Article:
For Jeremy Lin (林書豪), the Taiwanese-American basketball player whose meteoric rise in the NBA last year inspired fans around the world and proved that fortitude and resilience do pay off, God has a master plan — and playing basketball is part of it.
“It’s learning to fight to constantly live and play for God, and when I do, I’d be able to walk on water,” Lin explains in director Evan Jackson Leong’s documentary Linsanity, scheduled for release throughout Taiwan on Friday. The premiere was planned to coincide with the Oct. 13 pre-season NBA game at the Taipei Arena, between Lin’s Houston Rockets and the Indiana Pacers, said Christopher C. Chen, one of the producers.
Faith, family and hard work are all themes in the 88-minute biopic that draws on firsthand interviews with Lin, his family, friends and coaches, and features extensive footage of Lin’s early days as a point guard in youth leagues and in college basketball, tracing the Taiwanese American’s long and winding journey from a Palo Alto gymnasium to Madison Square Garden.
“Perseverance, and that story of belief that Jeremy has, is something everyone can relate to,” Leong explained during a telephone interview. “That’s what this story really captures.”
Leong, who entered the film industry after meeting and working with fellow UCLA film student Justin Lin, director of Better Luck Tomorrow and Fast and Furious, said he first approached Jeremy Lin about filming him in 2010, while Lin was still playing at Harvard. Lin, however, was initially reluctant to accept.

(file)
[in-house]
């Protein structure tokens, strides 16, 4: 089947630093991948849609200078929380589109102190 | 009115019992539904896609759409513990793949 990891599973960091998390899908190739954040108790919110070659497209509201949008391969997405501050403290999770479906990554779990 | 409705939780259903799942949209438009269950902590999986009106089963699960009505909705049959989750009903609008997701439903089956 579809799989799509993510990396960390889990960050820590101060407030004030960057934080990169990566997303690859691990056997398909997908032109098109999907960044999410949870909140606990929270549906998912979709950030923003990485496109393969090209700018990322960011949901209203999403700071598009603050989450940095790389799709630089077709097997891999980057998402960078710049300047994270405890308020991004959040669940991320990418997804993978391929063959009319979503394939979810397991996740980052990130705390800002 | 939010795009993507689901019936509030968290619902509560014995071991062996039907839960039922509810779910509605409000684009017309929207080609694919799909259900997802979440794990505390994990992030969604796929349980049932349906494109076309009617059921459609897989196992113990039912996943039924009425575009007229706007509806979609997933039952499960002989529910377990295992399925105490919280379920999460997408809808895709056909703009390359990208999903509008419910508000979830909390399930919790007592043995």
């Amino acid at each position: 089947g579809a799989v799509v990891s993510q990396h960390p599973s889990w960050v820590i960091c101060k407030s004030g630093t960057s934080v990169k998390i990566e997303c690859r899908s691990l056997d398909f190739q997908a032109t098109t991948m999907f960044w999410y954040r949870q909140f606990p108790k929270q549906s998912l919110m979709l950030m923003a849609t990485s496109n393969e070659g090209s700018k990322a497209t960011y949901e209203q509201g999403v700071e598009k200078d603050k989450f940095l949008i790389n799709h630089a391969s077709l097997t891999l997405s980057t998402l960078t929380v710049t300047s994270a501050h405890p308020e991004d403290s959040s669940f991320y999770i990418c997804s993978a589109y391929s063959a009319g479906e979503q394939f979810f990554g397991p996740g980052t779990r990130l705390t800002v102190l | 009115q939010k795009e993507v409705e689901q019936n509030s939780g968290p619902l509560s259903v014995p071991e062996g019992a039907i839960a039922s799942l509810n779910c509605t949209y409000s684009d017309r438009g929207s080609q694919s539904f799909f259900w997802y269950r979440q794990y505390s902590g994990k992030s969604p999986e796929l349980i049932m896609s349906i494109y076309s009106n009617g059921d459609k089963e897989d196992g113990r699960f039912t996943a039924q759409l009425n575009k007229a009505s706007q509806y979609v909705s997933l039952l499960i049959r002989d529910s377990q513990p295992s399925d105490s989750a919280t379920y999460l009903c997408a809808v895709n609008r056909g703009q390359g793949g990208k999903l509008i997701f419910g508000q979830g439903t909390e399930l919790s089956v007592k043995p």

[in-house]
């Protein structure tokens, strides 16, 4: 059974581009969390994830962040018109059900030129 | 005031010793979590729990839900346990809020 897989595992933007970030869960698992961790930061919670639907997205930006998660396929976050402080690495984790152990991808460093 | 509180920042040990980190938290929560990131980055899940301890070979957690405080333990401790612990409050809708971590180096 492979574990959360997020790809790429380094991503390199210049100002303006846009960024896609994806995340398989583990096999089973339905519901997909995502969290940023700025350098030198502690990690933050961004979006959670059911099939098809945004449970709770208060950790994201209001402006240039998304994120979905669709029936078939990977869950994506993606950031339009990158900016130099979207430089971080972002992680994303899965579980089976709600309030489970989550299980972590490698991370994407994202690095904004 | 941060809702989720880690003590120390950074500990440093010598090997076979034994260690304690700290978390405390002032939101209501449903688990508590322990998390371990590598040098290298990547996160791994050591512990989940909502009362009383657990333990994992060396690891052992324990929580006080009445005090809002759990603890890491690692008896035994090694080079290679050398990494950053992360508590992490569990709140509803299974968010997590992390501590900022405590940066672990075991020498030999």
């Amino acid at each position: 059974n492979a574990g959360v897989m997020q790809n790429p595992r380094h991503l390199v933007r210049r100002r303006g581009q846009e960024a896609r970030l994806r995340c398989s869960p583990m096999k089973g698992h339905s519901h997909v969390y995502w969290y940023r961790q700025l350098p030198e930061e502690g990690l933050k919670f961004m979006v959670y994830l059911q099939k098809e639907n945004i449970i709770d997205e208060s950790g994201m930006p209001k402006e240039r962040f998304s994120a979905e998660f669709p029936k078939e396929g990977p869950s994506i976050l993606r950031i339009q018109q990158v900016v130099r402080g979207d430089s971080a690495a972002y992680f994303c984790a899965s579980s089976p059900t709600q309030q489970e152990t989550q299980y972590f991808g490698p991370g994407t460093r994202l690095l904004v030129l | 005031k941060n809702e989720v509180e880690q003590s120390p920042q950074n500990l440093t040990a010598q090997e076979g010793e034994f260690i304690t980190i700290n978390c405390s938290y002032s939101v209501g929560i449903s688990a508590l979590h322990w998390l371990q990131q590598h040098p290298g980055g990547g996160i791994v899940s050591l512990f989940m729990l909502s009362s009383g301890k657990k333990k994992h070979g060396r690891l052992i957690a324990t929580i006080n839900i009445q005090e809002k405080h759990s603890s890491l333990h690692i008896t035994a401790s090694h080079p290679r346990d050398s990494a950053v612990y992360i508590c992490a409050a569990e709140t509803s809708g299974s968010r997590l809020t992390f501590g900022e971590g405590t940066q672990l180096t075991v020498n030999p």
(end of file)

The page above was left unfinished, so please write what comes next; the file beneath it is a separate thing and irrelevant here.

“We kept hanging around, and eventually we earned his trust,” Leong said.
That trust gave Leong access to Lin, his family and friends, years before the term Linsanity entered the lexicon of basketball fans around the world. On the whole, Linsanity documents how Lin’s unshakable religious faith and his belief in God’s plan guided him through the vicissitudes of his career, from when he first encountered racism on the court as a teenager, to when collegiate and professional coaches refused to play him.
Indeed, questions about race and ethnicity loom large in Linsanity, as the six-foot-three point guard increasingly realizes that coaches, players and fans might not be willing to accept a Taiwanese American in a sport dominated largely by African Americans.
“Yeah, I’ve always said if I was black, I would have gotten a D-one scholarship, but that’s my personal opinion,” Lin says in the film, explaining how he wound up at Harvard instead of on a Division I basketball team.
In one scene, Lin recounts the incessant taunting he endured while playing in the Ivy League for Harvard Crimson.
“You chink — can you even open your eyes? Can you even see the scoreboard?” Lin says he recalled hearing on the court.
Even after Lin finally made it to the NBA in 2010, signing a two-year deal with the Golden State Warriors, his hometown team, Lin was given limited playing time and was frequently sent down to the D-League, a minor league for professional players.
“For me, at the end of the day, it’s all about stereotypes,” Leong explained. “For Asian Americans, we’re a lot of lawyers and doctors. If you have an African-American computer engineer applying for Google, you’re going to think twice. [Lin] had to prove himself, too, like everyone else.”
And prove himself he would. After being cut from the Houston Rockets on Christmas Day 2011, Lin would once again rely on faith, family and hard work to guide him through a new chapter of his life with the New York Knicks. In one scene, right after the trade, Lin is seen shouldering a duffel bag and looking forlorn as he shuffles through a desolated TSA airport checkpoint to board a flight to the Big Apple, to join a team of players he has never met.